Every third person is suffering from high blood pressure, diabetes or preliminary heart disease, said Prof Arifur Rehman Khan at a seminar organised by Dr Essa’s Laboratory and Diagnostic Centre on managing Ischemic heart disease. “Pakistani men are at a greater risk than women. They suffer from obesity, excessive smoking, uncontrollable blood pressure and diabetes. They should avoid the high consumption of fat as well.”
Discussing the sedentary lifestyle adopted by a large chunk of the population, Khan claimed that the people might hold degrees, but they are not educated.
“I recently operated on a 42-year-old man. After the operation I told his family, including his brothers to avoid fatty foods and exercise but they refused to listen,” he said. “They kept informing me that my patient required the surgery as he was a diagnosed heart patient and since they were not, there was no need for them to avoid the fatty food.” Khan failed to understand why his patient’s family refused to acknowledge how their brother became a heart patient in the first place.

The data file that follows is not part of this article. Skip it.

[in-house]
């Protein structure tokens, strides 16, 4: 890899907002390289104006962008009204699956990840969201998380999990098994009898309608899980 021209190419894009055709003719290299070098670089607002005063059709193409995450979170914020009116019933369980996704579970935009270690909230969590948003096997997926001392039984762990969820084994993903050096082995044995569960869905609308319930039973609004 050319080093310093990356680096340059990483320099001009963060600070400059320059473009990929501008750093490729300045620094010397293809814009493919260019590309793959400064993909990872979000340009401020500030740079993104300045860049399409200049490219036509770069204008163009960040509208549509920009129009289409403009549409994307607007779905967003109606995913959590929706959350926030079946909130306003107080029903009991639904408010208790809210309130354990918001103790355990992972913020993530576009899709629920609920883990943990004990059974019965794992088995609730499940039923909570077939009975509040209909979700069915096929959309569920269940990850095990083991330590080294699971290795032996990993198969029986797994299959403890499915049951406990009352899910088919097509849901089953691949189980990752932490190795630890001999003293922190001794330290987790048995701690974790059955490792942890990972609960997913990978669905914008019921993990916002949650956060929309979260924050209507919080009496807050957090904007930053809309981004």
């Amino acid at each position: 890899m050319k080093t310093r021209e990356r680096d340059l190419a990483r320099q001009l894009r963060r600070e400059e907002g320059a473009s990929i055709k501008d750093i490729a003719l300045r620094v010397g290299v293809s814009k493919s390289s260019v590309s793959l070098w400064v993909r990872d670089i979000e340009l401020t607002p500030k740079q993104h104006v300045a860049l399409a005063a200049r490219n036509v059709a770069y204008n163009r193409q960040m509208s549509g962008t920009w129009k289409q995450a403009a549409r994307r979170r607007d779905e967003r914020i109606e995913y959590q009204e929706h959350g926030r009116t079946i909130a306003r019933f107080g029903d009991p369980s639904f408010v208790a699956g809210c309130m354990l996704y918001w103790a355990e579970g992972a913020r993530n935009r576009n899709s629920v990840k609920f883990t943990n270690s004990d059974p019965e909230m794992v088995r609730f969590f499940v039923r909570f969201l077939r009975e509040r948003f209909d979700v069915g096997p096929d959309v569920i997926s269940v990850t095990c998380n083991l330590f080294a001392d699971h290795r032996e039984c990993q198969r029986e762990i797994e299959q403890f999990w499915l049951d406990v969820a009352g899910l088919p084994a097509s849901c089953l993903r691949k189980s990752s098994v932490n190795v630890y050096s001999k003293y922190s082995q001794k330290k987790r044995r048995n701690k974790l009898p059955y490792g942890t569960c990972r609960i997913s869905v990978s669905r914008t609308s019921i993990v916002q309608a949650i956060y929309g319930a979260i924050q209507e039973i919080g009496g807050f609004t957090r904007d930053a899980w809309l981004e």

Khan, who heads the Department of Cardiac Surgery at the National Institute of Cardiovascular Diseases (NICVD), claims that statistics show that the NICVD performs more than 1,500 open heart surgeries in a year along with a total of 2,200 coronary artery bypasses, bowel replacements and surgeries for congenital diseases in children. Talking to The Express Tribune about the frequency of young patients, Khan claimed that he has had cases of heart attacks in people as young as 20 years old. “I see one or two patients from the 20- to 30-year-old age group every month. It is an alarming situation, we need to refocus our priorities right away,” he said.
Published in The Express Tribune, July 17th, 2011.
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